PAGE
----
(1) Remain in the state you are in. After Paul explained the principles of marriage and divorce in 1 Cor. 7:1-16, he then encouraged all believers not to try to escape their present circumstances. He gave two examples: That of circumcision and being a servant of another person. He concluded with the general principle: "Brethren, let each one remain with God in that state in which he was called" (1 Cor. 7:24). Paul then applied this same principle to marriage. "I suppose therefore that this is good because of the present distress--that it is good for a man to remain as he is: Are you bound to a wife? Do not seek to be loosed. Are you loosed from a wife? Do not seek a wife" (1 Cor. 7:26-27). In other words, Paul was explaining that they should simply stay in whatever relationship they were in.

(2) In the Old Testament, Moses commanded the people not to return to a wife they had divorced after marrying another because that would be an abomination. "When a man takes a wife and marries her, and it happens that she finds no favor in his eyes because he has found some uncleanness in her, and he writes her a certificate of divorce, puts it in her hand, and sends her out of his house, when she has departed from his house, and goes and becomes another man's wife, if the latter husband detests her and writes her a certificate of divorce, puts it in her hand, and sends her out of his house, or if the latter husband dies who took her as his wife, then her former husband who divorced her must not take her back to be his wife after she has been defiled; for that is an abomination before the LORD" (Deut. 24:1-4). People often ask if this concept can or should be brought into the New Testament. I believe that you should accept this principle because this is the same passage Jesus used to allow someone to divorce in Matthew 19. Therefore, if Jesus used this passage to allow for divorce due to moral uncleanness in a wife, shouldn’t you also consider the rest of the passage concerning returning to a previous marriage partner?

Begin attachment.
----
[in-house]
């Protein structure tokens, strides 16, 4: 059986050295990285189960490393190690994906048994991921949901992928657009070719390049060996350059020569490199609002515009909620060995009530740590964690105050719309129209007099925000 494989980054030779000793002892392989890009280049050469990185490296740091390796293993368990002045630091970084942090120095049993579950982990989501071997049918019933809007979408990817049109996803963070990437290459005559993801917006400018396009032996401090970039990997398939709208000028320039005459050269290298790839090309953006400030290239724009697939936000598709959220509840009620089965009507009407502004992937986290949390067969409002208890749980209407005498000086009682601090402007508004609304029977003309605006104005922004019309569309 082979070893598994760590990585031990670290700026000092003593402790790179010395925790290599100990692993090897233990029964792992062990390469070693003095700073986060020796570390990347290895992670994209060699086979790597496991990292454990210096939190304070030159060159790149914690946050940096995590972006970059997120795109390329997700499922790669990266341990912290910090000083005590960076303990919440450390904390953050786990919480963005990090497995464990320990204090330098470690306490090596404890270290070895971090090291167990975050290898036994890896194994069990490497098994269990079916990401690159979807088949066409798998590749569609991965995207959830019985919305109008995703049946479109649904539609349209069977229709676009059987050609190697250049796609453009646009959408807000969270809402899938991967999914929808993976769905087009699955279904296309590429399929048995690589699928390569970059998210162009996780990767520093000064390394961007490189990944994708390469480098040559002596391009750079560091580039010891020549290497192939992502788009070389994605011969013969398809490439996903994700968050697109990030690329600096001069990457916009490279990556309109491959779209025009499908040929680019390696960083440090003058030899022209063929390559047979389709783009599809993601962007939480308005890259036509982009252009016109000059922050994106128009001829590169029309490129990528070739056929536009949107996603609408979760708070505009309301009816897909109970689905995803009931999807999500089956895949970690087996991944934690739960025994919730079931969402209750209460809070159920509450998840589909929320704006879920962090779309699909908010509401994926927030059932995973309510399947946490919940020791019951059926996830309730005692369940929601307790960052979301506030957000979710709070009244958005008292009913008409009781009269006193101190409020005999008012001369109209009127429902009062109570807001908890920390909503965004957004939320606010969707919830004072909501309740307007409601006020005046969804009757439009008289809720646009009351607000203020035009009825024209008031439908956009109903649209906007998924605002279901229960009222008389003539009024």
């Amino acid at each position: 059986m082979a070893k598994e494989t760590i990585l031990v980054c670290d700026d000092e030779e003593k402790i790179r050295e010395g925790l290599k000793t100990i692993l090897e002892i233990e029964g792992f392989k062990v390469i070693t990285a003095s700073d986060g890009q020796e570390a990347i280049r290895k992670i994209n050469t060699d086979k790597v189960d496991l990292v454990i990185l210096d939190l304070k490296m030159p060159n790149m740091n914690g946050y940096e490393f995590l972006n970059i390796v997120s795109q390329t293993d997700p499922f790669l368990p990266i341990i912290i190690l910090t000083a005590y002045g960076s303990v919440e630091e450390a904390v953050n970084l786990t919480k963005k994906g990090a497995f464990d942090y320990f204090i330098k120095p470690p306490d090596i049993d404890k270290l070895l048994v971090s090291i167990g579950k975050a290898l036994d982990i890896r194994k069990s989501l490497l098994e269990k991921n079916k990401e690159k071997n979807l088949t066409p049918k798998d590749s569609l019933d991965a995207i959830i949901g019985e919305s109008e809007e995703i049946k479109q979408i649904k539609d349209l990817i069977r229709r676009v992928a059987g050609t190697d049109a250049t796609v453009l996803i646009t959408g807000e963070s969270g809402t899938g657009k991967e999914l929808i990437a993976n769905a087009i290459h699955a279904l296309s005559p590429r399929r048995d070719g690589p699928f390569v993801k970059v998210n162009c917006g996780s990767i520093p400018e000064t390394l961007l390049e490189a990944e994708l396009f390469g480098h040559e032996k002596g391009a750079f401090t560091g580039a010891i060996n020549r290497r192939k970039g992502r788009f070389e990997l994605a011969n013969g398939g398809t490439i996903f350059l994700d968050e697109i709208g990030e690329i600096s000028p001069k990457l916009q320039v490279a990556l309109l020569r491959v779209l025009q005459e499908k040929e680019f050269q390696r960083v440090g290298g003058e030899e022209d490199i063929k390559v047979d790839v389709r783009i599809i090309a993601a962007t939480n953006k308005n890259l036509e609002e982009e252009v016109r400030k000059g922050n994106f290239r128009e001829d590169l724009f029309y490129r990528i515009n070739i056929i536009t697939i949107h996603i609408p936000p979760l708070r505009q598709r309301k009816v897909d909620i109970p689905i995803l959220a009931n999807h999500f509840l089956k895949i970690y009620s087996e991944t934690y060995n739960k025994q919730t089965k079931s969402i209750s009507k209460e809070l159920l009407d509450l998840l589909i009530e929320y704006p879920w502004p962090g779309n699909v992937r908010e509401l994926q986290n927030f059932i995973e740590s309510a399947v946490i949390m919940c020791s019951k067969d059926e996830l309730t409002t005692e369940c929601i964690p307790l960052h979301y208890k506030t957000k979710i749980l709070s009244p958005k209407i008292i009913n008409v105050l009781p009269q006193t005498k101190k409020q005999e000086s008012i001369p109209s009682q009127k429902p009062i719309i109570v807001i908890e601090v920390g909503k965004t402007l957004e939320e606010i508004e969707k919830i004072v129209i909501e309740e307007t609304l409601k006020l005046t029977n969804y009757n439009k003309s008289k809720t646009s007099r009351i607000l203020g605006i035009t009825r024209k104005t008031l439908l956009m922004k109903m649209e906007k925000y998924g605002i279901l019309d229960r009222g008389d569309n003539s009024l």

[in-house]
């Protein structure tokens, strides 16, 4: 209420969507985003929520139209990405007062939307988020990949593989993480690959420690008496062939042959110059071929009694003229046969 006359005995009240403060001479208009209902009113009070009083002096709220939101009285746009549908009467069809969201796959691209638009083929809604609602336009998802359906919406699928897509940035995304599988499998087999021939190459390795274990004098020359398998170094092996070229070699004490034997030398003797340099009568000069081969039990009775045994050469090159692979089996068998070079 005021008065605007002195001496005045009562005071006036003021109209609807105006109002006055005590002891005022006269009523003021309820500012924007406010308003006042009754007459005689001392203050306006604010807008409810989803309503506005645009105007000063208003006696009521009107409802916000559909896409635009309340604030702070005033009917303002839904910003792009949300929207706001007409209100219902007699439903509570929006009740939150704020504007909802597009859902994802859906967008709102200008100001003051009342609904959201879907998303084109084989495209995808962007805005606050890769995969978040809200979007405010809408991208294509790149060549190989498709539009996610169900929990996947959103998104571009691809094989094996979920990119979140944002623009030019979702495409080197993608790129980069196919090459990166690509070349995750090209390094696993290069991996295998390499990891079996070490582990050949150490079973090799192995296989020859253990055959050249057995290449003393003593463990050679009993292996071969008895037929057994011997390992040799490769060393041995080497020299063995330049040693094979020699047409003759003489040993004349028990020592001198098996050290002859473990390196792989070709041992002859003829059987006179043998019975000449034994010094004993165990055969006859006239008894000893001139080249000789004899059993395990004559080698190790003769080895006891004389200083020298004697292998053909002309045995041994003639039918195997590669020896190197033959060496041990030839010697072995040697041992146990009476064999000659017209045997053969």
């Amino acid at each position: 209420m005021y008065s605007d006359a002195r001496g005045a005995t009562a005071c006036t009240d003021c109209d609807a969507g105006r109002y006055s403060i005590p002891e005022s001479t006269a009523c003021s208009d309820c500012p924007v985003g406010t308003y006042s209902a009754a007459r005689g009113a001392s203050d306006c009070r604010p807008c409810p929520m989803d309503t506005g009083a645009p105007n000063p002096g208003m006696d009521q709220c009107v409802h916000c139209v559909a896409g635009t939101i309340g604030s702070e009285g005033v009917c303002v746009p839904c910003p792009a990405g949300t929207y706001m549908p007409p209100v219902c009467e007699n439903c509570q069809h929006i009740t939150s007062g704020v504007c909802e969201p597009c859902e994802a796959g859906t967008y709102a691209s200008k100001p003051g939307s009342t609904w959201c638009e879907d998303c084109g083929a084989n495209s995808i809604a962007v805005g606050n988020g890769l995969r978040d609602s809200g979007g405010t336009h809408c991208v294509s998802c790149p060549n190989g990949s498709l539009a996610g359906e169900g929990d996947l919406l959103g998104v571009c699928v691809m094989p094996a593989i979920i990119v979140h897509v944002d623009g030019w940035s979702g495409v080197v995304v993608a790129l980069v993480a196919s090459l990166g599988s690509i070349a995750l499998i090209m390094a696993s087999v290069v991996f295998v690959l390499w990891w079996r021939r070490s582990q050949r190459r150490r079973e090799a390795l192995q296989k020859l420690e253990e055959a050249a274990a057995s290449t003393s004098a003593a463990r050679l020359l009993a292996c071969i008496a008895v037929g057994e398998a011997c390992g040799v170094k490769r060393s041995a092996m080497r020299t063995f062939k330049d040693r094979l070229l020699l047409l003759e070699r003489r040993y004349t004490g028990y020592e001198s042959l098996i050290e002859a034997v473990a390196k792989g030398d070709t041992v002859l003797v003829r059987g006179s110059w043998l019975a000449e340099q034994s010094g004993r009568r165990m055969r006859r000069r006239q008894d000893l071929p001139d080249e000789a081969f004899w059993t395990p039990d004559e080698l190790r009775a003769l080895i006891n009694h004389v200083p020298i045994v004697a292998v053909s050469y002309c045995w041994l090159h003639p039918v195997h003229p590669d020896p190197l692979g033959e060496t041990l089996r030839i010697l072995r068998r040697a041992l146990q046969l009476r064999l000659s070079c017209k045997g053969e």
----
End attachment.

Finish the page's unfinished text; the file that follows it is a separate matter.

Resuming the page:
To answer the second question: When people divorce and marry another without biblical grounds, is this an unpardonable sin? It surely is sin, but it is not an unpardonable sin. Jesus said, "Every sin and blasphemy will be forgiven men" (Matt. 12:31). I would emphasize the word every in this text. I bring this issue up because there are those who would deny forgiveness for this sin. However, I can not do that! If I did declare this sin was unforgivable, then I would be adding to the Word of God again. Let me be absolutely clear. There is only one unpardonable sin, which is the rejection of the Spirit of God and the testimony concerning Christ until the day of a person’s death. That is the only unpardonable sin. See Heb. 10:29 and 1 John 5:10-16.

Consequently, when I make these statements about forgiveness people have said to me, "With this philosophy of forgiveness, you are giving people the license to sin." My response is this: If someone takes God’s grace, mercy, and forgiveness and uses it as a license to sin that would obviously be wrong. I can’t keep people from doing that. However, I will not give people incorrect or unbiblical counsel to try and keep them from sinning or scare them into obedience. That would be equally wrong on my part.

In addition, if you were divorced and remarried before you became a Christian, then you can also be assured that you have a new and cleansed standing in the grace that is in Christ Jesus. Paul declared, "Therefore, if anyone is in Christ, he is a new creation; old things have passed away; behold, all things have become new" (2 Cor. 5:17). He does not say some things become new, but all things become new. All your failures and sins are washed away and you have a new start with God. Praise Him for His grace.

Blessings to you all!

 2009/1/23 19:17Profile
pastorfrin
Member



Joined: 2006/1/19
Posts: 1406


 Re:

Divorce & Remarriage: A Position Paper

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By John Piper July 21, 1986